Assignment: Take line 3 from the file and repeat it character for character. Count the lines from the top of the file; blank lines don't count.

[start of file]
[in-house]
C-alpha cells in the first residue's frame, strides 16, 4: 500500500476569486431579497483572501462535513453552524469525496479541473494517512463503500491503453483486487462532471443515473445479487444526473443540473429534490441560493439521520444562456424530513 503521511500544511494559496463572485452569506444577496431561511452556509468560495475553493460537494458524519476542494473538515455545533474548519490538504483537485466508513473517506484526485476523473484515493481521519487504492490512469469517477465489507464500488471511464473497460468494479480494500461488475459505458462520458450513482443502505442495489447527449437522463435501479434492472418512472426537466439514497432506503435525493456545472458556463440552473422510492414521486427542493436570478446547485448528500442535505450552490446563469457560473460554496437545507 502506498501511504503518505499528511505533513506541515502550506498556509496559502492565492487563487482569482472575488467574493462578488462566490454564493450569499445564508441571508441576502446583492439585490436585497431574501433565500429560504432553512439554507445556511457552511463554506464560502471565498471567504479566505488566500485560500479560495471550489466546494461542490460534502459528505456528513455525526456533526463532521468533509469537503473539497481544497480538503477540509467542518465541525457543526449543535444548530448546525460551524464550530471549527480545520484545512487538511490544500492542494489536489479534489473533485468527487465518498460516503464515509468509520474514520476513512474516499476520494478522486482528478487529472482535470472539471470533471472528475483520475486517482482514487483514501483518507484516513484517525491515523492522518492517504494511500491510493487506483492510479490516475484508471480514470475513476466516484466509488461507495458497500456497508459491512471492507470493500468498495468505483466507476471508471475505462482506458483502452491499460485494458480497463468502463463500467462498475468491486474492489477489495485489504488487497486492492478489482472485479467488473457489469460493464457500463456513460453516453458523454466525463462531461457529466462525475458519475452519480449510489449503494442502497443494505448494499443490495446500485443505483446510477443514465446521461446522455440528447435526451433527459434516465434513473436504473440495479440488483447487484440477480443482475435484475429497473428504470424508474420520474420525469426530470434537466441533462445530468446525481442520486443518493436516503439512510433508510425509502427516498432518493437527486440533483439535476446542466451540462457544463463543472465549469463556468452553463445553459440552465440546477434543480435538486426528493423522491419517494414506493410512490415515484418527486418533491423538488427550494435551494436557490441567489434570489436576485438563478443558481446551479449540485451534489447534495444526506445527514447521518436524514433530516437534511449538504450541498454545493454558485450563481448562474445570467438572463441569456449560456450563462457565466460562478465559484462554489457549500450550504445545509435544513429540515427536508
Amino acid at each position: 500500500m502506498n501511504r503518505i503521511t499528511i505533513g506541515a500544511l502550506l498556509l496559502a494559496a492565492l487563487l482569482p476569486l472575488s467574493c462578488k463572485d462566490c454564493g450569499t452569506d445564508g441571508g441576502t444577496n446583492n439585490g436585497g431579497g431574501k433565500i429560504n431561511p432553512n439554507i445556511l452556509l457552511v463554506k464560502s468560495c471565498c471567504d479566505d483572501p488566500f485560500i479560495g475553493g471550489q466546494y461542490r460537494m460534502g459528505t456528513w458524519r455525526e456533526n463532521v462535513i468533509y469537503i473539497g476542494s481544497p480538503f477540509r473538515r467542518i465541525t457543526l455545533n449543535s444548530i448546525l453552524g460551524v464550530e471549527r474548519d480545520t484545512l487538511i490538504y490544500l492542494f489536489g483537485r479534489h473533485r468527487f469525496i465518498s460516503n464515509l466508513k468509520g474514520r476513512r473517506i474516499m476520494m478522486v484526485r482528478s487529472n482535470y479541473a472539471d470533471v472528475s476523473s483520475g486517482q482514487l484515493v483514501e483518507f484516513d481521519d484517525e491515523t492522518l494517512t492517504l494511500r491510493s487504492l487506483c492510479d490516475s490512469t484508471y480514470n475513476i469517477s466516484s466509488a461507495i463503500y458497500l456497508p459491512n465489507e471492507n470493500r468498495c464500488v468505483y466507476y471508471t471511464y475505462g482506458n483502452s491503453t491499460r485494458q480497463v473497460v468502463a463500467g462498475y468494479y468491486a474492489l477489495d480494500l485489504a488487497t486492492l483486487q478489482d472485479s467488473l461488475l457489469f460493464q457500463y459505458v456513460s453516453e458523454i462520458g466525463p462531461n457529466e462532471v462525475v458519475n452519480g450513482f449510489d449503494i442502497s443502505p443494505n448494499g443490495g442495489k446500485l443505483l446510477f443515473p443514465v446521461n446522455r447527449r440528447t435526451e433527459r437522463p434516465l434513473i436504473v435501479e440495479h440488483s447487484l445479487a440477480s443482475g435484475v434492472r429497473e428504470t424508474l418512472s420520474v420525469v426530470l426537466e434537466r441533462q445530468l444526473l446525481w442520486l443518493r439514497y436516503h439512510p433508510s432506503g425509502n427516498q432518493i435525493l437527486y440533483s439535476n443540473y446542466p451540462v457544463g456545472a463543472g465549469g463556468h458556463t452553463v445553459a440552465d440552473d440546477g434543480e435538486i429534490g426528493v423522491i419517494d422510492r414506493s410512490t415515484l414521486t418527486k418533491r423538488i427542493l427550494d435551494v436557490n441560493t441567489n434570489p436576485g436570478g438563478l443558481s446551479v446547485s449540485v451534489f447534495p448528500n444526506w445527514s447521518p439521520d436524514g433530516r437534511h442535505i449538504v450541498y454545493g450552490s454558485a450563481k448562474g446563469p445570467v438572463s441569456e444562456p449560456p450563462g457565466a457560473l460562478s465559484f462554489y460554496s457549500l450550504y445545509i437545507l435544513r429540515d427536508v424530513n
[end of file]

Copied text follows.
Amino acid at each position: 500500500m502506498n501511504r503518505i503521511t499528511i505533513g506541515a500544511l502550506l498556509l496559502a494559496a492565492l487563487l482569482p476569486l472575488s467574493c462578488k463572485d462566490c454564493g450569499t452569506d445564508g441571508g441576502t444577496n446583492n439585490g436585497g431579497g431574501k433565500i429560504n431561511p432553512n439554507i445556511l452556509l457552511v463554506k464560502s468560495c471565498c471567504d479566505d483572501p488566500f485560500i479560495g475553493g471550489q466546494y461542490r460537494m460534502g459528505t456528513w458524519r455525526e456533526n463532521v462535513i468533509y469537503i473539497g476542494s481544497p480538503f477540509r473538515r467542518i465541525t457543526l455545533n449543535s444548530i448546525l453552524g460551524v464550530e471549527r474548519d480545520t484545512l487538511i490538504y490544500l492542494f489536489g483537485r479534489h473533485r468527487f469525496i465518498s460516503n464515509l466508513k468509520g474514520r476513512r473517506i474516499m476520494m478522486v484526485r482528478s487529472n482535470y479541473a472539471d470533471v472528475s476523473s483520475g486517482q482514487l484515493v483514501e483518507f484516513d481521519d484517525e491515523t492522518l494517512t492517504l494511500r491510493s487504492l487506483c492510479d490516475s490512469t484508471y480514470n475513476i469517477s466516484s466509488a461507495i463503500y458497500l456497508p459491512n465489507e471492507n470493500r468498495c464500488v468505483y466507476y471508471t471511464y475505462g482506458n483502452s491503453t491499460r485494458q480497463v473497460v468502463a463500467g462498475y468494479y468491486a474492489l477489495d480494500l485489504a488487497t486492492l483486487q478489482d472485479s467488473l461488475l457489469f460493464q457500463y459505458v456513460s453516453e458523454i462520458g466525463p462531461n457529466e462532471v462525475v458519475n452519480g450513482f449510489d449503494i442502497s443502505p443494505n448494499g443490495g442495489k446500485l443505483l446510477f443515473p443514465v446521461n446522455r447527449r440528447t435526451e433527459r437522463p434516465l434513473i436504473v435501479e440495479h440488483s447487484l445479487a440477480s443482475g435484475v434492472r429497473e428504470t424508474l418512472s420520474v420525469v426530470l426537466e434537466r441533462q445530468l444526473l446525481w442520486l443518493r439514497y436516503h439512510p433508510s432506503g425509502n427516498q432518493i435525493l437527486y440533483s439535476n443540473y446542466p451540462v457544463g456545472a463543472g465549469g463556468h458556463t452553463v445553459a440552465d440552473d440546477g434543480e435538486i429534490g426528493v423522491i419517494d422510492r414506493s410512490t415515484l414521486t418527486k418533491r423538488i427542493l427550494d435551494v436557490n441560493t441567489n434570489p436576485g436570478g438563478l443558481s446551479v446547485s449540485v451534489f447534495p448528500n444526506w445527514s447521518p439521520d436524514g433530516r437534511h442535505i449538504v450541498y454545493g450552490s454558485a450563481k448562474g446563469p445570467v438572463s441569456e444562456p449560456p450563462g457565466a457560473l460562478s465559484f462554489y460554496s457549500l450550504y445545509i437545507l435544513r429540515d427536508v424530513n